Lucky Dog Cuisine
by Christine Wood
We all know that preparing healthy meals is one of the most important things we can do to take care of our family members, but how many of us consider our furry family members when it comes to making meals? Founder of Lucky Dog Cuisine, Dr. Janice tells us she has never known anything different. Her mother has been preparing their dogs’ meals for as long as she can remember. Dr. Janice has not only carried on the tradition, but she has created an empire out of it.
Originally from Canada, Dr. Janice moved to South Carolina to “get away from Canadian winters!” When she was at the beginning stages of starting her business, she found a local butcher for her cooking trials. Curious, her butcher asked her what she was doing with “all this meat,” and when she told him about her business concept, he offered to sell her dog meals in his shop. People would exclaim “lucky dog” whenever they would hear about the ingredients being used in the dog meals, and so the name of the company was born and is now in its 14th successful year.
History was made in that little butcher shop, and while it looks like an overnight success, Dr. Janice tells us it wasn’t without its challenges. “We were the first one to bring fresh dog food to the market. People said it wouldn’t work. There was no online shopping then and it was hard to get financing, but we persevered.” Expanding far beyond that little butcher shop, her daughter takes care of their Canadian customers, managing a branch in Ontario, soon to move to a larger space, while Dr. Janice runs the North Carolina location. All their pet meals are shipped from their facilities right to your door.
Dr. Janice’s strong background in chiropractic, along with animal physiology and nutrition, has helped her formulate some of the healthiest pet meals on the market, using ingredients such as grass-fed beef, vegetables, flax seeds, and quinoa, to name a few. “We used to use Peruvian quinoa, but I liked the idea of using a Canadian product. NorQuin’s quality is similar and the shipping costs are much lower.”
Dr. Janice doesn’t like to call it “dog food” at all, but rather “food for dogs.” To further make her point that Lucky Dog meals are perfectly fine for humans, when she appears on television interviews, she comes equipped with a sample and fork for the interviewer to try a bite or two. In addition, her husband ate Lucky Dog meals daily for a month while they were raising awareness for dog cancer, which is often caused by pets’ diets.
“Know that you’re doing a good thing when you feed your dog homemade food. Any homemade dog food is better than kibble,” explains Dr. Janice, “because the vitamins and nutrients get damaged in the industrial cooking process. These vitamins are then added back in. It’s the most unnatural food you can give your dog. It’s hard on their kidneys.”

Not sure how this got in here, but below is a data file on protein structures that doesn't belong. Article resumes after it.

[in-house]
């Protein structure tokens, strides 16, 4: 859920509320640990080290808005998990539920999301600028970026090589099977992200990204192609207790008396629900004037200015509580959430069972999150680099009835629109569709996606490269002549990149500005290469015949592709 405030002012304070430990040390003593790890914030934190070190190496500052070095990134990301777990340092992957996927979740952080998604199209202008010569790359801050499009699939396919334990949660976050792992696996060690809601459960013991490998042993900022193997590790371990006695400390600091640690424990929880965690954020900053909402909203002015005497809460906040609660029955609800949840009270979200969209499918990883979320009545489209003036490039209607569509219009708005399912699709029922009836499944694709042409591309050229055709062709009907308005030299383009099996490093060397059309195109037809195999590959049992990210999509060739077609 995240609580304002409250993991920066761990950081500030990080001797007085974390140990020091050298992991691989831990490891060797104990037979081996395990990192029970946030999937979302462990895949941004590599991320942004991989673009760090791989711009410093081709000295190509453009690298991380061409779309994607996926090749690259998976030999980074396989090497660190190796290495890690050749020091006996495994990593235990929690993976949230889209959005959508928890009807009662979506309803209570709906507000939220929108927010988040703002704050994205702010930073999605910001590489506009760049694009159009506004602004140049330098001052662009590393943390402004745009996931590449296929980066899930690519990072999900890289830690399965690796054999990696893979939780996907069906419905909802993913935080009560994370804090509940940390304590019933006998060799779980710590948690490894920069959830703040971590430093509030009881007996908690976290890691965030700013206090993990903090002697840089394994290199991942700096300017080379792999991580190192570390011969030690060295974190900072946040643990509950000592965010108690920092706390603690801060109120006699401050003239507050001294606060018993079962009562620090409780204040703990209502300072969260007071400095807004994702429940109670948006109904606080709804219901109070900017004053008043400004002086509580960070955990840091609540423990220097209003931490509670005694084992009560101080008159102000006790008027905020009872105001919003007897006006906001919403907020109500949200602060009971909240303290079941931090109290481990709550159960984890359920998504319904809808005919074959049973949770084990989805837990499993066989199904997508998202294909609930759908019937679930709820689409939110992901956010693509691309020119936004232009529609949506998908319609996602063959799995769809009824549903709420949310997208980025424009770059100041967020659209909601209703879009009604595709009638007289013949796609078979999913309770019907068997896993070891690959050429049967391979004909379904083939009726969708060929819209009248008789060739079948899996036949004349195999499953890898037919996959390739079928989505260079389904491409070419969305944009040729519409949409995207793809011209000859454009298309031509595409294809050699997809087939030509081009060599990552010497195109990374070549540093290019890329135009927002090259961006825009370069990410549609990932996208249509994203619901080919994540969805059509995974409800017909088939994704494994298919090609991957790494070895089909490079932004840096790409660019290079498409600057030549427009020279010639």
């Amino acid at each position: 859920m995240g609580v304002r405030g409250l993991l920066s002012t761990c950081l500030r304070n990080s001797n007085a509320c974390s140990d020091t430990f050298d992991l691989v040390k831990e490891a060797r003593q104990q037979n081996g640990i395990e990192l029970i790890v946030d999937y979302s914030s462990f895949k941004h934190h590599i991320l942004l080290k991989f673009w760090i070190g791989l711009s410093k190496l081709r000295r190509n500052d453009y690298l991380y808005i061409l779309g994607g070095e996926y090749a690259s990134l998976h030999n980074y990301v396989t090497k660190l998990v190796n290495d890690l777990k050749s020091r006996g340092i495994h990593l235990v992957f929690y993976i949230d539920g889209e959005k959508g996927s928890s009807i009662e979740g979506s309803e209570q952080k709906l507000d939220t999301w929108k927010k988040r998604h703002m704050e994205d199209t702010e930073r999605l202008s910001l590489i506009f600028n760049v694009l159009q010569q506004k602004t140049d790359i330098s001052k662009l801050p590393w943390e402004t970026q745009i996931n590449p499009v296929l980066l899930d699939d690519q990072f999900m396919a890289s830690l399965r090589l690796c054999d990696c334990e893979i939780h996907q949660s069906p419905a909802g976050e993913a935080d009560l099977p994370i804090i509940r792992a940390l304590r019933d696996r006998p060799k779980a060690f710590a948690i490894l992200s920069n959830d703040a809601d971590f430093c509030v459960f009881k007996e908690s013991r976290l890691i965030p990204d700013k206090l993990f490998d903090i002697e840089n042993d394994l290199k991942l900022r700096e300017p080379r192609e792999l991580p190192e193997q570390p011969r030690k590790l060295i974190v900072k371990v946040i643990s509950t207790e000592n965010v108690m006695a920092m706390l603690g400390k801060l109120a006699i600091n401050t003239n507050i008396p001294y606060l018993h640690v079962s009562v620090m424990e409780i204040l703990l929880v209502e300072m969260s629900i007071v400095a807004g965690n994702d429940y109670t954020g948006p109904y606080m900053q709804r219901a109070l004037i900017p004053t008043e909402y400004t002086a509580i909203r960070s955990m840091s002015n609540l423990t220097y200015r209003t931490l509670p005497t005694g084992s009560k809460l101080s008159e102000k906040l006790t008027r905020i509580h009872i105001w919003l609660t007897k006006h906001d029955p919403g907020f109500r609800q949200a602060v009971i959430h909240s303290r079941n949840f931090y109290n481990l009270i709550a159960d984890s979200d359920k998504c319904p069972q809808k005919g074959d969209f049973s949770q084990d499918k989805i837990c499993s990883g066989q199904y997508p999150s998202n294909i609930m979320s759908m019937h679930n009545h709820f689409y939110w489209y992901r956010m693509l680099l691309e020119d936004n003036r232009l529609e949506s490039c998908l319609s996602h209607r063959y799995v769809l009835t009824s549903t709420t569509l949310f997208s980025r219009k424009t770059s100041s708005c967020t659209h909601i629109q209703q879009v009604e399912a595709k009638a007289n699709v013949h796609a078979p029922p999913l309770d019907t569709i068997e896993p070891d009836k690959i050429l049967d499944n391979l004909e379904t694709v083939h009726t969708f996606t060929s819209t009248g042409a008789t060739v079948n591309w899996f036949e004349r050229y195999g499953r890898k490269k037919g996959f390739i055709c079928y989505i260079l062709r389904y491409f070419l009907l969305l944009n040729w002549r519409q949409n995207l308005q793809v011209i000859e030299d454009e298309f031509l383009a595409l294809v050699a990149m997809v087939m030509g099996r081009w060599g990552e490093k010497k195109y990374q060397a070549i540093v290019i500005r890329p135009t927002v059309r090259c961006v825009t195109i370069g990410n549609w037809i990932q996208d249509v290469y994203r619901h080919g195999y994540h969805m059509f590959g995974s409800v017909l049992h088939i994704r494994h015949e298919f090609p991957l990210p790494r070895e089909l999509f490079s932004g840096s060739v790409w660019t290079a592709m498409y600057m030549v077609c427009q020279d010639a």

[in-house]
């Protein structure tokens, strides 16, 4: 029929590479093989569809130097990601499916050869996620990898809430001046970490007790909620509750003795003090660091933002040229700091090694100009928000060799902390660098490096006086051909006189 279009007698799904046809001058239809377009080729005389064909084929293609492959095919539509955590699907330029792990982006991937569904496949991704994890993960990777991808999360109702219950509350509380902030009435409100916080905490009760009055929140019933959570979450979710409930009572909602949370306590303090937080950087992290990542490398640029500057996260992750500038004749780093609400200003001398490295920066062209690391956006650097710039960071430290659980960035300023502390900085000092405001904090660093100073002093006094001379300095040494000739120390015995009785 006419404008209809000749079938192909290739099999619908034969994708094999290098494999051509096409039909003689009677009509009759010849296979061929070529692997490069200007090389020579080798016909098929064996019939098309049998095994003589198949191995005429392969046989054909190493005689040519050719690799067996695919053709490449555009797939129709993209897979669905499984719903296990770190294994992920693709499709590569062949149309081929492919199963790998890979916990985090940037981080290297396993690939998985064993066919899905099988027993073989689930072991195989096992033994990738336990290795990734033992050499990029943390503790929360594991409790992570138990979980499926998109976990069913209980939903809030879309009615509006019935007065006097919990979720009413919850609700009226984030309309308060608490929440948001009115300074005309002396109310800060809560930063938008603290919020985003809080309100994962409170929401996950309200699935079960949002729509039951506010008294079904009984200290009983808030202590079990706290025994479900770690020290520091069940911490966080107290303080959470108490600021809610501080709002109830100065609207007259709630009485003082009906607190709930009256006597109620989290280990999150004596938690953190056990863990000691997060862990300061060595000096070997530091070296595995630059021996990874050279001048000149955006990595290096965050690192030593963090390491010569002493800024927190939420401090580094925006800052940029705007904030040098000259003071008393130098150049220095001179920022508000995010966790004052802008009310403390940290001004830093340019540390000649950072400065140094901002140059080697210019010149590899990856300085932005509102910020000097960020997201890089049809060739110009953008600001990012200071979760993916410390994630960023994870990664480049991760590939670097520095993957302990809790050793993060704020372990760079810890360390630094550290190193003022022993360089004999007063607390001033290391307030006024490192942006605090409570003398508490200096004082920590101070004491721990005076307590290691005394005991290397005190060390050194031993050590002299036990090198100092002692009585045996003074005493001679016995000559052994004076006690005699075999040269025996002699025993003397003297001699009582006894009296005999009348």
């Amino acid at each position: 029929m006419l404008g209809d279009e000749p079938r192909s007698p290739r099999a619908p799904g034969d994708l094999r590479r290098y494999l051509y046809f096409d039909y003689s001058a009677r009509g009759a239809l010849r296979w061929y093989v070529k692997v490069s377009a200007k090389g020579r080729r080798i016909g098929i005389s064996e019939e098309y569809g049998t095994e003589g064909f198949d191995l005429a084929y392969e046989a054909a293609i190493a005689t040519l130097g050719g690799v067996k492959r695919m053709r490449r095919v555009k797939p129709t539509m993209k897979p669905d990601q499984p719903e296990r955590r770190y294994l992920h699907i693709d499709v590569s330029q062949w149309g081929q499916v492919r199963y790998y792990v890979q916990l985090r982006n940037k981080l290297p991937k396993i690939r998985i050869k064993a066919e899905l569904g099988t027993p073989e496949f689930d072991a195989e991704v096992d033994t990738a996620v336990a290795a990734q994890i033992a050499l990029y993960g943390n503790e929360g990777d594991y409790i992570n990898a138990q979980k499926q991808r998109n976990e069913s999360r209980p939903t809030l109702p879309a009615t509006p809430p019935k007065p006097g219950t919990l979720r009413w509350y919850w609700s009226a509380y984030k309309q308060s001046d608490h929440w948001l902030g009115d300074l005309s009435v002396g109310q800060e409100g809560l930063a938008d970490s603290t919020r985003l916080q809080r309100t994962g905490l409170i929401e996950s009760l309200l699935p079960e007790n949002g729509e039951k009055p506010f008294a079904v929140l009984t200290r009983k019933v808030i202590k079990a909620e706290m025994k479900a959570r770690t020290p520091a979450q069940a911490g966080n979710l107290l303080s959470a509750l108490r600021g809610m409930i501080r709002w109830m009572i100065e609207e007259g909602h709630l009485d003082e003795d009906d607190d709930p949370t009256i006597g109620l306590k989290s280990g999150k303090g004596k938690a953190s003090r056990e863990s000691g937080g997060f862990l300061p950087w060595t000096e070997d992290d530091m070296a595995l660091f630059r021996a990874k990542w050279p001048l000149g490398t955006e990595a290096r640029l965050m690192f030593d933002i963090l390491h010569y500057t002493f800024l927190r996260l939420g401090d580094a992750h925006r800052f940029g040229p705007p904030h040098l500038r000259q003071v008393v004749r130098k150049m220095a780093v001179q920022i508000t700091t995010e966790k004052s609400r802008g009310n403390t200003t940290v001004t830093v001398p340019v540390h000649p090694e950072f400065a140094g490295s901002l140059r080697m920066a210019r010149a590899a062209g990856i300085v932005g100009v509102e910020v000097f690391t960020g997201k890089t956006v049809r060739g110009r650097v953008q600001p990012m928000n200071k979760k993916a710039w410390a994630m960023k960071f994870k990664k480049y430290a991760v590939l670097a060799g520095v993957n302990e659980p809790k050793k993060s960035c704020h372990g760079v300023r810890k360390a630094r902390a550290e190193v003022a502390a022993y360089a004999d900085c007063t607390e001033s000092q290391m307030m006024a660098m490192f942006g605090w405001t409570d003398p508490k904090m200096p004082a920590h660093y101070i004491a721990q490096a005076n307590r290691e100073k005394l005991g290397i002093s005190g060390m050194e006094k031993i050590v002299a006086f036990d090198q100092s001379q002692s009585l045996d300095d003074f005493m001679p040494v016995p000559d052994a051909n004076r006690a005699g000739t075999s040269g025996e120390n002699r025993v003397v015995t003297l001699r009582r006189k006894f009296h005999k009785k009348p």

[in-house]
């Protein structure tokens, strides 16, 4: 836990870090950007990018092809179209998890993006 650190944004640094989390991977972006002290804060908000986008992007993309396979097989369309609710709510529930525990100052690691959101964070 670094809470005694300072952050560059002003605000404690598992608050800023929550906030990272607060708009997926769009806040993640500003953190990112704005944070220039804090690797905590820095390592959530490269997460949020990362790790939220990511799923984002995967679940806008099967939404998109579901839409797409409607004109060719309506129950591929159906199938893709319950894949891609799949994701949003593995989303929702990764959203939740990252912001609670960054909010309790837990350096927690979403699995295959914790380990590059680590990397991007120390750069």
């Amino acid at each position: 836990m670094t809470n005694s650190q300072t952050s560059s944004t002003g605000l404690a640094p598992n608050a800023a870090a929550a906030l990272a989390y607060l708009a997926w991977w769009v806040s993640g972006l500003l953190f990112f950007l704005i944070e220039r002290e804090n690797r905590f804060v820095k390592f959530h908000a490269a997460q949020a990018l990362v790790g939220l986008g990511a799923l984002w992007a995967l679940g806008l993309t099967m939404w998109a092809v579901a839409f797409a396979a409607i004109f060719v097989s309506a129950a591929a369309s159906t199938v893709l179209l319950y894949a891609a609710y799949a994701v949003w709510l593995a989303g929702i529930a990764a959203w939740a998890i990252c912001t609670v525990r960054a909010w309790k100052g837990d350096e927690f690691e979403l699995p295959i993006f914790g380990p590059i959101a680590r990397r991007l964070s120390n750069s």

“Cooking for your pet is not the same as giving your pet table scraps. There are things to consider, such as keeping meals balanced, making sure the carb to protein ratio is correct. It’s also important to avoid common allergens that pets have toward certain foods, such as onions, avocado, and certain nuts,” she explains.
“Dogs’ lives are being cut short by about 18% and that is mainly due to their diets. I feel it is a huge responsibility to care for our dogs,” she says. “Control what you can control. Food is one of the things you can control.”
Most people find a significant change in their pets’ demeanor, as well as improved skin conditions and more when they switch from dry kibble to homemade dog food. After speaking with Dr. Janice, I made the switch to homemade dog food, and within just a few weeks, our Bruno changed in so many ways: no more itching ears, very soft fur, happy demeanor, no more farting, no more lethargy. If you would like to see what a blend of quinoa, fresh meat, non-GMO vegetables, and more can do for your beloved furry family member, you’re in luck because Lucky Dog Cuisine has a special on their fresh pet food packages which you can find at: https://luckydogcuisine.com/.
Christine Wood is the customer service manager at NorQuin. She loves helping customers with their concerns about food safety and cooking methods, and enjoys contributing to NorQuin’s marketing initiatives and sales. For more information see the display ad on page 21 of the 27.3 September/October issue of the WHOLifE Journal.